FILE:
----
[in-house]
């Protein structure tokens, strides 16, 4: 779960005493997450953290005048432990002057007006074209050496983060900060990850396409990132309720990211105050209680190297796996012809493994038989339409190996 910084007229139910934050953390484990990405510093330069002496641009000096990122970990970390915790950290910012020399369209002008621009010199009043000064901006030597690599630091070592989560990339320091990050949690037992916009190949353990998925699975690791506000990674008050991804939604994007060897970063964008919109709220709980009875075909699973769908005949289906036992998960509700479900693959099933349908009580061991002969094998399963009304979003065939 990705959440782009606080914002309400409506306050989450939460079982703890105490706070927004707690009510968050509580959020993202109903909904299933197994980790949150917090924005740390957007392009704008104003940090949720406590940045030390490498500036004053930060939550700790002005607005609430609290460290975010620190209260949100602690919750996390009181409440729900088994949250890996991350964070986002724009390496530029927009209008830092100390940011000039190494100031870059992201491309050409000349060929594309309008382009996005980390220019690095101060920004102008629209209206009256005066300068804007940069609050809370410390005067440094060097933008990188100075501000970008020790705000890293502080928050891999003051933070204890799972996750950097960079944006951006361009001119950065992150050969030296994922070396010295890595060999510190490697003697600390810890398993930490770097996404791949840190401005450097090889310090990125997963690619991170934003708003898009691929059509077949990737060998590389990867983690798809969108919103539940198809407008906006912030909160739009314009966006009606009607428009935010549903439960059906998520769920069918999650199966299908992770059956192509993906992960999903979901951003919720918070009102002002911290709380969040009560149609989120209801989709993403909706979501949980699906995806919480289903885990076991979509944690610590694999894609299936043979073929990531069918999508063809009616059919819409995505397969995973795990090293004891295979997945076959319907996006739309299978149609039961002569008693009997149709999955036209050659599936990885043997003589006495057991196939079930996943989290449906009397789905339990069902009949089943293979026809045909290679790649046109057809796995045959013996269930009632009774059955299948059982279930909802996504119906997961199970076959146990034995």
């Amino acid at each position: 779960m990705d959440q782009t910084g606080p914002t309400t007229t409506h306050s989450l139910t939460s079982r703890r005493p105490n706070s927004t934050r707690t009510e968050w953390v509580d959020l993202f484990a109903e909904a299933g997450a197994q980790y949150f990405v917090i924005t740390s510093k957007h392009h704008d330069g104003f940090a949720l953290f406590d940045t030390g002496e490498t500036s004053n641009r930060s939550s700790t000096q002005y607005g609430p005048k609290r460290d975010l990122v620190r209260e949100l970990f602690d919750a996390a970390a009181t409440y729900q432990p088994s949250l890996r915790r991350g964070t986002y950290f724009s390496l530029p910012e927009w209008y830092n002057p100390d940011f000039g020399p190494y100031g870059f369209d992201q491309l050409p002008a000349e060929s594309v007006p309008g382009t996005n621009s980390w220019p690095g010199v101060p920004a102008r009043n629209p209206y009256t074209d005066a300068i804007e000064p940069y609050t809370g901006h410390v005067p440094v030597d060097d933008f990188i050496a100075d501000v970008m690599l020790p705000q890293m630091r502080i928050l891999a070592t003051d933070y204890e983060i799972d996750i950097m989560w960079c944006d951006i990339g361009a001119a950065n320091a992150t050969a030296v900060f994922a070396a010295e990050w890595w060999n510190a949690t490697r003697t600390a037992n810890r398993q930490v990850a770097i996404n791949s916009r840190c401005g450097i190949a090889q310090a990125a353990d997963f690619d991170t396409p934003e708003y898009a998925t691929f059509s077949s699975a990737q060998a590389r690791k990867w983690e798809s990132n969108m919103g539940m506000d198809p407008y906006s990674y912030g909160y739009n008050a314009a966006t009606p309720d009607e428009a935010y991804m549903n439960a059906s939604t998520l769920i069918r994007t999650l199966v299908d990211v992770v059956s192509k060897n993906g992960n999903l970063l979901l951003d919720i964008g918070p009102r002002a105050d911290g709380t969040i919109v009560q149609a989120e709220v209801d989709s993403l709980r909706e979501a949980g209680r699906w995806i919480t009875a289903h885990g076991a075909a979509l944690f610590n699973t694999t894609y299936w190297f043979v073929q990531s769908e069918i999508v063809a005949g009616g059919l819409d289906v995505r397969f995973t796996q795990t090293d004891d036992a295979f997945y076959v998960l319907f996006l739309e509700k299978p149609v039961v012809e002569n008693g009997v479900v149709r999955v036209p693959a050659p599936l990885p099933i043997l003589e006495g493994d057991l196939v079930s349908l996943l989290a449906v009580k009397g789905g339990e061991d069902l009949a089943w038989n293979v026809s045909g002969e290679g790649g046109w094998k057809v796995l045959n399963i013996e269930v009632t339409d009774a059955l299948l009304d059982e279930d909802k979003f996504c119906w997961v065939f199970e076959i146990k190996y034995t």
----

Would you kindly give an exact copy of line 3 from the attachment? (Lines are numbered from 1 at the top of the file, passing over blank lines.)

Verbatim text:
């Amino acid at each position: 779960m990705d959440q782009t910084g606080p914002t309400t007229t409506h306050s989450l139910t939460s079982r703890r005493p105490n706070s927004t934050r707690t009510e968050w953390v509580d959020l993202f484990a109903e909904a299933g997450a197994q980790y949150f990405v917090i924005t740390s510093k957007h392009h704008d330069g104003f940090a949720l953290f406590d940045t030390g002496e490498t500036s004053n641009r930060s939550s700790t000096q002005y607005g609430p005048k609290r460290d975010l990122v620190r209260e949100l970990f602690d919750a996390a970390a009181t409440y729900q432990p088994s949250l890996r915790r991350g964070t986002y950290f724009s390496l530029p910012e927009w209008y830092n002057p100390d940011f000039g020399p190494y100031g870059f369209d992201q491309l050409p002008a000349e060929s594309v007006p309008g382009t996005n621009s980390w220019p690095g010199v101060p920004a102008r009043n629209p209206y009256t074209d005066a300068i804007e000064p940069y609050t809370g901006h410390v005067p440094v030597d060097d933008f990188i050496a100075d501000v970008m690599l020790p705000q890293m630091r502080i928050l891999a070592t003051d933070y204890e983060i799972d996750i950097m989560w960079c944006d951006i990339g361009a001119a950065n320091a992150t050969a030296v900060f994922a070396a010295e990050w890595w060999n510190a949690t490697r003697t600390a037992n810890r398993q930490v990850a770097i996404n791949s916009r840190c401005g450097i190949a090889q310090a990125a353990d997963f690619d991170t396409p934003e708003y898009a998925t691929f059509s077949s699975a990737q060998a590389r690791k990867w983690e798809s990132n969108m919103g539940m506000d198809p407008y906006s990674y912030g909160y739009n008050a314009a966006t009606p309720d009607e428009a935010y991804m549903n439960a059906s939604t998520l769920i069918r994007t999650l199966v299908d990211v992770v059956s192509k060897n993906g992960n999903l970063l979901l951003d919720i964008g918070p009102r002002a105050d911290g709380t969040i919109v009560q149609a989120e709220v209801d989709s993403l709980r909706e979501a949980g209680r699906w995806i919480t009875a289903h885990g076991a075909a979509l944690f610590n699973t694999t894609y299936w190297f043979v073929q990531s769908e069918i999508v063809a005949g009616g059919l819409d289906v995505r397969f995973t796996q795990t090293d004891d036992a295979f997945y076959v998960l319907f996006l739309e509700k299978p149609v039961v012809e002569n008693g009997v479900v149709r999955v036209p693959a050659p599936l990885p099933i043997l003589e006495g493994d057991l196939v079930s349908l996943l989290a449906v009580k009397g789905g339990e061991d069902l009949a089943w038989n293979v026809s045909g002969e290679g790649g046109w094998k057809v796995l045959n399963i013996e269930v009632t339409d009774a059955l299948l009304d059982e279930d909802k979003f996504c119906w997961v065939f199970e076959i146990k190996y034995t």